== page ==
Motion is manifest in the atmosphere in an almost infinite variety of ways. In Dynamics in Atmospheric Physics, Dr Richard Lindzen describes the nature of motion in the atmosphere, develops fluid dynamics relevant to the atmosphere, and explores the role of motion in determining climate and atmospheric composition. The author presents the material in a lecture note style, and the emphasis throughout is on describing phenomena that are at the frontiers of current research, but due attention is given to the methodology of research and to the historical background of these topics. The author's treatment and choice of topics is didactic. Problems at the end of each chapter will help students assimilate the material. In general the discussions emphasize physical concepts, and throughout Dr Lindzen makes a concerted effort to avoid the notion that dynamic meteorology is simply the derivation of equations and their subsequent solution. His desire is that interested students will delve further into solution details. The book is intended as a text for first year graduate students in the atmospheric sciences. Although the material in the book is self contained, a familiarity with differential equations is assumed; some background in fluid mechanics is helpful.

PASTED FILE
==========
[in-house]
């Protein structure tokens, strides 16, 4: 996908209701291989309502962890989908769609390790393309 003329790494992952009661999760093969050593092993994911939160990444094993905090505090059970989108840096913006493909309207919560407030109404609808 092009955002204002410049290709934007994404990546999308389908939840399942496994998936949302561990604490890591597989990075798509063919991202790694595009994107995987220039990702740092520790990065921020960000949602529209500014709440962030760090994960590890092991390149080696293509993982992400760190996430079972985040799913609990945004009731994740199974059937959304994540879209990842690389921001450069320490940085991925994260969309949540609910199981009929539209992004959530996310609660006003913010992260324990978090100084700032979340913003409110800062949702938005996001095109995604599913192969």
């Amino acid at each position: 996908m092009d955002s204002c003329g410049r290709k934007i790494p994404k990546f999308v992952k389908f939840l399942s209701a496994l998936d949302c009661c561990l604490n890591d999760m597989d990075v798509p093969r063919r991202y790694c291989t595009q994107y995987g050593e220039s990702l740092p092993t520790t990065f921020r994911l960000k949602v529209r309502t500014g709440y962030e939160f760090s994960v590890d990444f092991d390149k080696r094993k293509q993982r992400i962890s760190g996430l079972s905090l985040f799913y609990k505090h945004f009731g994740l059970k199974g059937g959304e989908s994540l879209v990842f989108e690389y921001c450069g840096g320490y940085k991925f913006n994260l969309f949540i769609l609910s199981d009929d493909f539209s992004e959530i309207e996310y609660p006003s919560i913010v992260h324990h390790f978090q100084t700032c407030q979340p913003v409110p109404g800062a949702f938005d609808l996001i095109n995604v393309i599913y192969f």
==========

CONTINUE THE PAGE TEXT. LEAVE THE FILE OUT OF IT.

Publisher: Cambridge University Press
Number of pages: 324
Weight: 612 g
Dimensions: 237 x 160 x 29 mm
'Written with wit, peppered with personal anecdotes, and illustrated with simple physical problems, this text is a pleasure to read and acts as a useful reference book as well.' Howard B. Bluestein, The Times Higher Education Supplement
"...is, beyond any doubt, an interesting and useful book and is recommended for all university libraries. It brings the reader to the forefront of the atmospheric sciences, highlighting the challenges of many not yet completely solved problems....a good book for those who start research in the field of atmospheric dynamics." Konrad Bajer, PAGEOPH
"...strongly recommend it as a source of new ideas for teachers and as a review of atmospheric dynamics for someone who has already been introduced to the subject." Andrew P. Ingersoll, Icarus